John McAdams via
The Jesuits these days may have a tenuous relation to Catholic orthodoxy, but their traditional expertise in the matter of conducting inquisitions continues in fighting trim. Consider the case of John McAdams, a sixty-nine-year-old associate professor of political science, and the Jesuits at Marquette University (“Be the Difference”) in Milwaukee, Wisconsin. McAdams has been suspended from teaching. He has been banned from the campus. And the Jesuits and their lay minions at Marquette are mobilizing the modern tools of inquisition to revoke his tenure and expel him once and for all from an institution that (according to its website) “prepares [students] for the world by asking them to think critically about it.”
We’ll come back to that risible claim in a moment. First, what do you suppose John McAdams did to warrant the academic equivalent of excommunication? Did he steal money from the Women’s and Gender Studies program? Publicly consume gluten on campus? Vote Republican? No, Professor McAdams really violated the canons of civilized behavior. He published a blog post. Yes, that’s right. He actually had the temerity to publish an essay on Marquette Warrior, his personal weblog, that was critical of a graduate teaching assistant and, even worse, he stood up for a conservative student who disagreed with said teaching assistant about gay marriage.
No wonder mandarins at Marquette are out for McAdams’s blood. He trespassed against the one commandment modern academics take seriously: thou shalt not violate politically correct orthodoxy.
Here’s what happened. In a philosophy class on ethics, a graduate teaching assistant called Cheryl Abbate asked students to apply ideas from John Rawls’s Theory of Justice to some modern political controversies. She listed a few subjects on the blackboard, including “gay rights.” According to McAdams, she then said that “everybody agrees on this, and there is no need to discuss it.” After class, a student approached Abbate and said that he thought the issue worthy of discussion. He argued against gay marriage and gay adoption but was told by Abbate that “some opinions are not appropriate, such as racist opinions, sexist opinions.” (How about the outlandish opinion, expressed in Abbate’s master’s thesis, that, on “utilitarian” grounds, medical research should be conducted not on animals but on prisoners? We gather that’s just fine: it doesn’t affect anyone on this week’s approved list of victims.) The student (who surreptitiously recorded the exchange) objected that it was his right as an American citizen to make such arguments, to which Abbate replied that “you don’t have a right in this class to make homophobic comments,” noting also that she would “take offense” if the student said that women can’t serve in particular roles. She then suggested that the student drop the class. Which he did. (It was a required class, by the way, so he will have to make it up in the future.)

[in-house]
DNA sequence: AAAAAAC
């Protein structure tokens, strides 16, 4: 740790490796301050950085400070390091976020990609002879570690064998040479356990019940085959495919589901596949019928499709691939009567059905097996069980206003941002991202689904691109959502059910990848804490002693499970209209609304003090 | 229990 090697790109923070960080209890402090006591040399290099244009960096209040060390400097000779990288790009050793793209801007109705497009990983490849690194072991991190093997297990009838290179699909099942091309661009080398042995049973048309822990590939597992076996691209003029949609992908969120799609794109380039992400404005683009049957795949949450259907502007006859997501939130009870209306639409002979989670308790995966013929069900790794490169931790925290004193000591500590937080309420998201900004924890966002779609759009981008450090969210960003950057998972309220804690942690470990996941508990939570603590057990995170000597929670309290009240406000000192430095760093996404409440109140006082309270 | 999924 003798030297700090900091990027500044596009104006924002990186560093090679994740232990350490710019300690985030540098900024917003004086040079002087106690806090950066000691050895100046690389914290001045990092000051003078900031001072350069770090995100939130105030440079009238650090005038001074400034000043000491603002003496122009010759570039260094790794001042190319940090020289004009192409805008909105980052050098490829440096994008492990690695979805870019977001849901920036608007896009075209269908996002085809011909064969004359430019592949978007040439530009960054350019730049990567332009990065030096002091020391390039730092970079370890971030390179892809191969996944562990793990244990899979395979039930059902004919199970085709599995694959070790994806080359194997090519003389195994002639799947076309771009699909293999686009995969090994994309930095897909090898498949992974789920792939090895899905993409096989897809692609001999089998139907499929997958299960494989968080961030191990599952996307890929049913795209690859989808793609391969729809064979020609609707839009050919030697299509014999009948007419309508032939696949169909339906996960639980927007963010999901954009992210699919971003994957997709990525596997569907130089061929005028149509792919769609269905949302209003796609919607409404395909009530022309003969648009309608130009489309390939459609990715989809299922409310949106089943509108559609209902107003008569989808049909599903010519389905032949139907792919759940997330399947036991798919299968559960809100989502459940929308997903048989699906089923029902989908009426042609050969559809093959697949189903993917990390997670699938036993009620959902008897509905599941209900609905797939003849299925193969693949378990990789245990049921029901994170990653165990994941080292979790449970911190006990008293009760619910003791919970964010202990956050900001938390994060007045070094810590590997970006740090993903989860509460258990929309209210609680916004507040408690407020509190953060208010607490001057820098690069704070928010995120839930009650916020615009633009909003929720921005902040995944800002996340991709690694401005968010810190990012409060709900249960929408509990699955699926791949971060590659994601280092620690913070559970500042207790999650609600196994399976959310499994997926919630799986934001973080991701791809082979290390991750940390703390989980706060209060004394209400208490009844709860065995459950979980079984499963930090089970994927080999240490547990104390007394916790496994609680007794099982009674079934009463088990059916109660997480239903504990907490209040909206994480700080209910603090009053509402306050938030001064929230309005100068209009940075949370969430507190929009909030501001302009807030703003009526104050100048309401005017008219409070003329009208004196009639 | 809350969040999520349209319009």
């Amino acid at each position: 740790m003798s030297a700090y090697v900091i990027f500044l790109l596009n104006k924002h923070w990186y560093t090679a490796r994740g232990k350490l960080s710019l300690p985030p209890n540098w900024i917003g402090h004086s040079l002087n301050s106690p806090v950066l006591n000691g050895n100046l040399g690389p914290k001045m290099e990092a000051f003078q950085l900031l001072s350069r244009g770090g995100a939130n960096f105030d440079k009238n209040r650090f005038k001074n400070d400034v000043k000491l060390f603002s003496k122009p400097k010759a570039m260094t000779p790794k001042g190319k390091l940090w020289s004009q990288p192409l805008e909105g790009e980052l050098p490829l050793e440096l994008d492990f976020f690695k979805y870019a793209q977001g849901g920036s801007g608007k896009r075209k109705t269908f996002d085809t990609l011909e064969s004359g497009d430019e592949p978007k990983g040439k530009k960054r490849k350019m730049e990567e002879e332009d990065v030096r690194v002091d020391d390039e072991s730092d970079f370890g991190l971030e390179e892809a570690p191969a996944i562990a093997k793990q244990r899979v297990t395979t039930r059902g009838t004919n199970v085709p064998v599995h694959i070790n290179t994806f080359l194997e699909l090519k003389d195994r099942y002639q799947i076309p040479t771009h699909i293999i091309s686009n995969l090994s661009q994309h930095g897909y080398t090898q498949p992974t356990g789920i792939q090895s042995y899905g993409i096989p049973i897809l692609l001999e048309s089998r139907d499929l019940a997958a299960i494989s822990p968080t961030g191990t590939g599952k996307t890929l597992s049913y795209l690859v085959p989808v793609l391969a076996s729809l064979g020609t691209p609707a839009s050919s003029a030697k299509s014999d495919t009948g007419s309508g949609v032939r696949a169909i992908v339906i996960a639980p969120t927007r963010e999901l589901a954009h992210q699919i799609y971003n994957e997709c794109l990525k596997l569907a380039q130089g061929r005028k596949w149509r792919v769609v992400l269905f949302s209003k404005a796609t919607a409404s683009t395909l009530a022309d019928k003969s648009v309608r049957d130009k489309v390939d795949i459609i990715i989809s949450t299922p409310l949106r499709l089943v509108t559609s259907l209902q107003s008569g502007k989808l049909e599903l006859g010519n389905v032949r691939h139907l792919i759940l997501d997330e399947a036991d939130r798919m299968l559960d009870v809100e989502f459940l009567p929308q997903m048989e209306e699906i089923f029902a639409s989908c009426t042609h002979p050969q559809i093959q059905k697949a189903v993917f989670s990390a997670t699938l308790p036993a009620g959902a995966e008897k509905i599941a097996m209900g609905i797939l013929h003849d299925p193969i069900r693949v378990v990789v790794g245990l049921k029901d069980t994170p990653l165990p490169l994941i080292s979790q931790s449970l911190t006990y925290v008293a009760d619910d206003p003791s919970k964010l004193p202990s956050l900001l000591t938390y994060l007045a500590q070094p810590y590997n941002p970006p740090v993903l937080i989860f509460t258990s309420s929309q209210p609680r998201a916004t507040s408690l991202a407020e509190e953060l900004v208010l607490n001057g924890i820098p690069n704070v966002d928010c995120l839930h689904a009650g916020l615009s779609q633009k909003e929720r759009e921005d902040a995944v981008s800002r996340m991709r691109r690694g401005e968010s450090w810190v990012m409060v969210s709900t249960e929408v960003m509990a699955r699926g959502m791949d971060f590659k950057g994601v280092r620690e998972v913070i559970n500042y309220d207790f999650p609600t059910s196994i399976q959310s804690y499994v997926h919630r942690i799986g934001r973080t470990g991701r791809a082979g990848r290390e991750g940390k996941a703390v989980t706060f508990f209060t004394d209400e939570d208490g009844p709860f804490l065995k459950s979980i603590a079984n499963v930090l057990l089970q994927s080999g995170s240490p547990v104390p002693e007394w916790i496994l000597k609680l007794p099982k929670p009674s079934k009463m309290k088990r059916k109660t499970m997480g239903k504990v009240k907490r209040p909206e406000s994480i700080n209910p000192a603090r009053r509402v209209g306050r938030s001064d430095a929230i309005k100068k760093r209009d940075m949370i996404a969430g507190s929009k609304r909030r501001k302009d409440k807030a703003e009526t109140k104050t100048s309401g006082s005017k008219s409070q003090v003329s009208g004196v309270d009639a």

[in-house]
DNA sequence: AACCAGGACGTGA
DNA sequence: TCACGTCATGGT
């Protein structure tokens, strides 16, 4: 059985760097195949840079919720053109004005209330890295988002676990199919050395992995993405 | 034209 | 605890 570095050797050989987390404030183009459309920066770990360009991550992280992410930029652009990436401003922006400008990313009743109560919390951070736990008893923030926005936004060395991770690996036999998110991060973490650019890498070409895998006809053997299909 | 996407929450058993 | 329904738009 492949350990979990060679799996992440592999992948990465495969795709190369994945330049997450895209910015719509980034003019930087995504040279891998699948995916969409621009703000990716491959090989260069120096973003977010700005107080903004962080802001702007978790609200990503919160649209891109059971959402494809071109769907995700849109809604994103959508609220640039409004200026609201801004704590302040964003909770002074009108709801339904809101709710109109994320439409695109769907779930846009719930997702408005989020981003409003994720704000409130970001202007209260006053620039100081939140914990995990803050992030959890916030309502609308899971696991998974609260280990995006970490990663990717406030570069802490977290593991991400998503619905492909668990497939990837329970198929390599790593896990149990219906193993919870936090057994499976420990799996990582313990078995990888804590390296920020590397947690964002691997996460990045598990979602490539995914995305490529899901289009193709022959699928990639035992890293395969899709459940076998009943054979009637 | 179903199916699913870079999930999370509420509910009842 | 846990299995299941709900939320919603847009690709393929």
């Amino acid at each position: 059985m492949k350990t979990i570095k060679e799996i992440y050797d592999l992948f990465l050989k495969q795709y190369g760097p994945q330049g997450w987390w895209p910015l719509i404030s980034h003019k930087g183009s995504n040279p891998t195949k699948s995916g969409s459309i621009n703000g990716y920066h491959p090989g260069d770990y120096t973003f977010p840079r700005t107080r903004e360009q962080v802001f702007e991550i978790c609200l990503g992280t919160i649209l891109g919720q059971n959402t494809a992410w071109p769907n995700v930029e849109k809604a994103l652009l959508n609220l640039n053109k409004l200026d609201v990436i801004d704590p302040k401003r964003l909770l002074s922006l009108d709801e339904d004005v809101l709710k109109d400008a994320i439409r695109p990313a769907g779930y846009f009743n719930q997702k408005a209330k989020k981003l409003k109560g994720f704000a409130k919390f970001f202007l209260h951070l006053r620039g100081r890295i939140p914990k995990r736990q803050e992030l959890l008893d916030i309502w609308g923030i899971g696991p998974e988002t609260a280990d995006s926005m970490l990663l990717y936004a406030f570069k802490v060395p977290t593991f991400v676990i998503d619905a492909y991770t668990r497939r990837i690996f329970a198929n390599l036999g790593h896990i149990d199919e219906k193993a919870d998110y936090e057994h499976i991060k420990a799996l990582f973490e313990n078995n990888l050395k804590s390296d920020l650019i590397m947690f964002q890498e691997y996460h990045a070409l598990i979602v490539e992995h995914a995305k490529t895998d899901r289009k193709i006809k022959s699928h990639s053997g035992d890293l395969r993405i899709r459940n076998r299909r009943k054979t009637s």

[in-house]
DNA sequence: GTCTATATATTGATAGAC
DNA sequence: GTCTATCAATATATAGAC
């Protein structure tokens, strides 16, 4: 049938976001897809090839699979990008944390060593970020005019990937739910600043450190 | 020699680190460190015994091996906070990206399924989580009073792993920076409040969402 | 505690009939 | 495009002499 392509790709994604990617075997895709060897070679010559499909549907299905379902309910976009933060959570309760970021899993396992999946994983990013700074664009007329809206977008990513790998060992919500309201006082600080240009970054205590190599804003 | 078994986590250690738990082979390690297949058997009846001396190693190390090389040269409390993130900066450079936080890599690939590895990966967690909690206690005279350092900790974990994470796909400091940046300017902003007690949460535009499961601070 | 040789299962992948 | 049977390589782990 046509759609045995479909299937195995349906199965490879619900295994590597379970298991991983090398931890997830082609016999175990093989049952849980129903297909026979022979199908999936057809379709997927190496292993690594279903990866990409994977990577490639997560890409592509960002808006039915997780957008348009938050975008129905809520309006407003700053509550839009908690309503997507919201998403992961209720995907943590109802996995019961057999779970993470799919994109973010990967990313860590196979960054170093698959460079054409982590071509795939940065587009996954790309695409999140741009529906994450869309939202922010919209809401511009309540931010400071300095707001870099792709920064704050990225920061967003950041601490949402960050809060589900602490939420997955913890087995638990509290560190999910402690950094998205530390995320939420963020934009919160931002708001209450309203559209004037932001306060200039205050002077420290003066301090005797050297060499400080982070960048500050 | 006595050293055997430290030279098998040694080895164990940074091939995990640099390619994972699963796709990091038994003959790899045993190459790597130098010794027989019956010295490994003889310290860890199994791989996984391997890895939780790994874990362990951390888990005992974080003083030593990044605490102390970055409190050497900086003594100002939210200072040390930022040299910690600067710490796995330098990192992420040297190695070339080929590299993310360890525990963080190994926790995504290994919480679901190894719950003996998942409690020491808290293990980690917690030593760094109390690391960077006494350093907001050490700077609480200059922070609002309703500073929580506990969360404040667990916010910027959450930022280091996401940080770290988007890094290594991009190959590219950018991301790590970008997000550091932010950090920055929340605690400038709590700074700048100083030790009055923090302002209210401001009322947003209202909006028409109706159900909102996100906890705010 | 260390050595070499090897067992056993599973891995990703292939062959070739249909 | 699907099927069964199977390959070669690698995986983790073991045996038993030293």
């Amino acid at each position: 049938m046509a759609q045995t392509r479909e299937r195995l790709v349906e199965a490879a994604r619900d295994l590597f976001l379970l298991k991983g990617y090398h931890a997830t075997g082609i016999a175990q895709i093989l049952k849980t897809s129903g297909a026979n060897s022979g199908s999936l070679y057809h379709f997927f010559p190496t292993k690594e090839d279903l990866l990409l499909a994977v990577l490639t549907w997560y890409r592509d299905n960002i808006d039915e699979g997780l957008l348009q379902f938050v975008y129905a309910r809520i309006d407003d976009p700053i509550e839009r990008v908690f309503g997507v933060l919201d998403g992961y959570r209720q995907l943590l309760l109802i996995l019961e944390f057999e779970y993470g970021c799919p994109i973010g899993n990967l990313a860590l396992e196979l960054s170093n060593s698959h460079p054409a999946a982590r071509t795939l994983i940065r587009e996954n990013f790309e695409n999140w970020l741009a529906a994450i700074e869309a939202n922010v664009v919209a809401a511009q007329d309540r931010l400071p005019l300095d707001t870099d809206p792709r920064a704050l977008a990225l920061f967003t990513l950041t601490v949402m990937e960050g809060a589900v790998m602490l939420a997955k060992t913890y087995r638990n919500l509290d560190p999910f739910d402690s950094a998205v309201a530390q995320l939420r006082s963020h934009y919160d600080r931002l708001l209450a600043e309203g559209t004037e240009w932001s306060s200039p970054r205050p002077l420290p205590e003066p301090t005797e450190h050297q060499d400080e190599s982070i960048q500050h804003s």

McAdams’s heinous tort was to describe the particulars of this exchange on his weblog and then go on to criticize Abbate’s response. “Abbate,” he wrote,
was just using a tactic typical among liberals now. Opinions with which they disagree are not merely wrong, and are not to be argued against on their merits, but are deemed “offensive” and need to be shut up. . . .
Of course, only certain groups have the privilege of shutting up debate. Things thought to be “offensive” to gays, blacks, women and so on must be stifled. Further, it’s not considered necessary to actually find out what the group really thinks. “Women” are supposed to feel warred upon when somebody opposes abortion, but in the real world men and women are equally likely to oppose abortion. . . .
But in the politically correct world of academia, one is supposed to assume that all victim groups think the same way as leftist professors.
McAdams ended by observing that, “like the rest of academia, Marquette is less and less a real university. And, when gay marriage cannot be discussed, certainly not a Catholic university.”
McAdams’s post elicited a vigorous response. Cheryl Abbate received a torrent of comment, some of it supportive, some critical, some rude and abusive. Delicate creature that she is, she has since left Marquette because of the incident. Curious readers should look up her website. A more perfect specimen of wounded vanity and politically correct attitudinizing is hard to come by.
And then there was the response Professor McAdams received from Marquette. Marquette Warrior features a disclaimer: “this site has no official connection with Marquette University. Indeed, when university officials find out about it, they will doubtless want it shut down.”